The technique of liquid Water Injection (WI) at the intake port of downsized boosted SI engines is a promising solution to improve the knock resistance at high loads. In this work, an existing 1D engine model has been extended to improve its ability to simulate the effects of the water injection on the flame propagation speed and knock onset. The new features of the 1D model include an improved treatment of the heat subtracted by the water evaporation, a newly developed correlation for the laminar flame speed, explicitly considering the amount of water in the unburned mixture, and a more detailed kinetic mechanism to predict the auto-ignition characteristics of fuel/air/water mixture. The extended 1D model is validated against experimental data collected at different engine speeds and loads, including knock-limited operation, for a twin-cylinder turbocharged SI engine.
Journal Article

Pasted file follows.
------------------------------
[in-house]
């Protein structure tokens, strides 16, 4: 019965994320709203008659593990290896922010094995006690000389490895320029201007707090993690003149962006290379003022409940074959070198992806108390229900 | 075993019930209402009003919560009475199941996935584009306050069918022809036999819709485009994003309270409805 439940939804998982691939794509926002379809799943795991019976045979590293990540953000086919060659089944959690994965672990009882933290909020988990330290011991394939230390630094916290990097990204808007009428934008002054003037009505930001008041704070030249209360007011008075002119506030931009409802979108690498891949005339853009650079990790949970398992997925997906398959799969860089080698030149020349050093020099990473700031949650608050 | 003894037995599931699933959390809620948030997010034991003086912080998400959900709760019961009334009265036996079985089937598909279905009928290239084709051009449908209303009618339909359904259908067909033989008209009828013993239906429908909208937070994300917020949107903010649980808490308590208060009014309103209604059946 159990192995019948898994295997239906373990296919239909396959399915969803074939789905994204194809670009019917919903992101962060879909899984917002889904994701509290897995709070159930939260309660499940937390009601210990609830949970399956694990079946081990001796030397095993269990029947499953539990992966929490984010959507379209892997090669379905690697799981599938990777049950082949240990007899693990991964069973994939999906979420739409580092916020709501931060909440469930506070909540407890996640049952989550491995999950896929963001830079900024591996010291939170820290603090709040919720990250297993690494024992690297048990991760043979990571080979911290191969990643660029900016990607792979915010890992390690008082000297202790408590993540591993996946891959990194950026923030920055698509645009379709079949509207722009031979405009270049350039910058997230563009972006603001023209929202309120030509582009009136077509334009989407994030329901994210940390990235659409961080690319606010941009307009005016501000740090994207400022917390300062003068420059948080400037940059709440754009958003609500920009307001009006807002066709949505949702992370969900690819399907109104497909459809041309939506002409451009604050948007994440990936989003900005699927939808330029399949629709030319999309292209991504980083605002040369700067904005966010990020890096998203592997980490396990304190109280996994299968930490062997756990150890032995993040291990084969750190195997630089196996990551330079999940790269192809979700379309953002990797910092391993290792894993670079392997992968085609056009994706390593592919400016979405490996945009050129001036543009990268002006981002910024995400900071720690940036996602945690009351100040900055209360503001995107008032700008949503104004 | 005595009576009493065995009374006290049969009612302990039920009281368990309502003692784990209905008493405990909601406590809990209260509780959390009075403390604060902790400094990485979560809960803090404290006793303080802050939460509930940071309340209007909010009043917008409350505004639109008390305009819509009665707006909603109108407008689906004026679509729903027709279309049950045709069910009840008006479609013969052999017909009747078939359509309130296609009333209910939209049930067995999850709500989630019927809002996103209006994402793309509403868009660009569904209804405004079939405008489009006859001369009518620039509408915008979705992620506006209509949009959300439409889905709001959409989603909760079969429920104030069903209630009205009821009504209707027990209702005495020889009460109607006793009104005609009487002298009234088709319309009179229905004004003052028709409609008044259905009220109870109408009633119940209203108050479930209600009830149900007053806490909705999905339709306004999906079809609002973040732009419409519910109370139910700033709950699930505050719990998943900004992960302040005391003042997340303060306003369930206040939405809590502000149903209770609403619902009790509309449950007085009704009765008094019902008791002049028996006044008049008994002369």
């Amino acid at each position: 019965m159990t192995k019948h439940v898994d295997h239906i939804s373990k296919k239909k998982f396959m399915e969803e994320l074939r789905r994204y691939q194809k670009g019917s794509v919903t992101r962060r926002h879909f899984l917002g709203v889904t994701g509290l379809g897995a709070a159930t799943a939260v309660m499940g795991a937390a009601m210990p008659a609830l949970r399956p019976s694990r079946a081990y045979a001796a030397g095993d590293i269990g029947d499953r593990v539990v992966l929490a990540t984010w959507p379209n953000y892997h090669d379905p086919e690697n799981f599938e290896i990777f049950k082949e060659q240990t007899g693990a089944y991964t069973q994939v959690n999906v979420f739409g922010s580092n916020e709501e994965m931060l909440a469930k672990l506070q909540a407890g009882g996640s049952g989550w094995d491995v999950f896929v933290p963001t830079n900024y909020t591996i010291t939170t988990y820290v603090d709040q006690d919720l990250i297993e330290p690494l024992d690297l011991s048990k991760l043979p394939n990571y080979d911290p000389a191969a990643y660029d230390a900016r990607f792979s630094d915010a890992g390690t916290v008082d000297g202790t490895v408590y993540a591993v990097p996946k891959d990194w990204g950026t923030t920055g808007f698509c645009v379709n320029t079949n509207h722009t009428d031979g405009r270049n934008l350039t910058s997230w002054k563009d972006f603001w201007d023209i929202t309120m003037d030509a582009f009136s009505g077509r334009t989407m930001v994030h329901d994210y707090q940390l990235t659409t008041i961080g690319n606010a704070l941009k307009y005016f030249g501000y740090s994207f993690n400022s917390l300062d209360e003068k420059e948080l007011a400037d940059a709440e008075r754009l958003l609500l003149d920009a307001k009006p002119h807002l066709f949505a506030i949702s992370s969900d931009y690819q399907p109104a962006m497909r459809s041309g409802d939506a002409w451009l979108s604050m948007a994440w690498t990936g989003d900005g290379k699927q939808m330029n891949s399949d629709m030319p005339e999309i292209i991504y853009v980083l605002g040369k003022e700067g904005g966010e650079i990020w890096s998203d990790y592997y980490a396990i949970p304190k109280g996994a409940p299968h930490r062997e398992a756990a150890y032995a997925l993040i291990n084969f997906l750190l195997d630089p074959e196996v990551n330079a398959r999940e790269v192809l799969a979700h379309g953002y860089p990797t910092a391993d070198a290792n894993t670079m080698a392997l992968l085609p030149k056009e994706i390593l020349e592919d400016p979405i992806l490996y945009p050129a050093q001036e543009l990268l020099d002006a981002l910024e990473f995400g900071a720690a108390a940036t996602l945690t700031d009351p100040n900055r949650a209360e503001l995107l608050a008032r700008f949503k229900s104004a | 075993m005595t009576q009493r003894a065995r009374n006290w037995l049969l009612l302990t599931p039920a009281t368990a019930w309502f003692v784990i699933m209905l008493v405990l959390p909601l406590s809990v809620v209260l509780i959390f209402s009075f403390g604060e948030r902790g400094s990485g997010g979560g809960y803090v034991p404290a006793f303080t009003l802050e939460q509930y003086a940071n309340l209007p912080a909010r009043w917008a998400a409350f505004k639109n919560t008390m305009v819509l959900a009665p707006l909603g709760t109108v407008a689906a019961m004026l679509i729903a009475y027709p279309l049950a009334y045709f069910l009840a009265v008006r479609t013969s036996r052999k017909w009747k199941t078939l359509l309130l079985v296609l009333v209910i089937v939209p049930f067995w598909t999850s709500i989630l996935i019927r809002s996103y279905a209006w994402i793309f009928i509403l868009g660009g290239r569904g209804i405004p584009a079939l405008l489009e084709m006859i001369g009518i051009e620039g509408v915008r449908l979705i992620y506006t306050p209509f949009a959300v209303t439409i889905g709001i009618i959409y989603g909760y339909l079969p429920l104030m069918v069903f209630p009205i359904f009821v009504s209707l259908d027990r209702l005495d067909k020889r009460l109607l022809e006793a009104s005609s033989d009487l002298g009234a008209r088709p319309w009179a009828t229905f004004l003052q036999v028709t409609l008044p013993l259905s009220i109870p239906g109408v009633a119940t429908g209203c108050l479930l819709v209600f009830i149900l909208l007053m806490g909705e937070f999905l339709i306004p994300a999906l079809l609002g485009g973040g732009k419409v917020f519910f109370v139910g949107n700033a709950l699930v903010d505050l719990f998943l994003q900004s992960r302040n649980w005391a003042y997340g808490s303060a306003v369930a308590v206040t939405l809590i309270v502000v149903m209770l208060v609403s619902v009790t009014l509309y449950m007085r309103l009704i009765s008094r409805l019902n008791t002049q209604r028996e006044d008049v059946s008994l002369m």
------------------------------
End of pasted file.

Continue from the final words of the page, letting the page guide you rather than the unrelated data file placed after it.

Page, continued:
Experimental and Numerical Study of the Water Injection to Improve the Fuel Economy of a Small Size Turbocharged SI Engine

In this work, a promising technique, consisting of a liquid Water Injection (WI) at the intake ports, is investigated to overcome over-fueling and delayed combustions typical of downsized boosted engines, operating at high loads. In a first stage, experimental tests are carried out in a spark-ignition twin-cylinder turbocharged engine at a fixed rotational speed and medium-high loads. In particular, a spark timing and a water-to-fuel ratio sweep are both specified, to analyze the WI capability in increasing the knock-limited spark advance. In a second stage, the considered engine is schematized in a 1D framework. The model, developed in the GT-Power™ environment, includes user defined procedures for the description of combustion and knock phenomena. Computed results are compared with collected data for all the considered operating conditions, in terms of average performance parameters, in-cylinder pressure cycles, burn rate profiles, and knock propensity, as well.
Technical Paper

A Quasi-Dimensional Model of Pre-Chamber Spark-Ignition Engines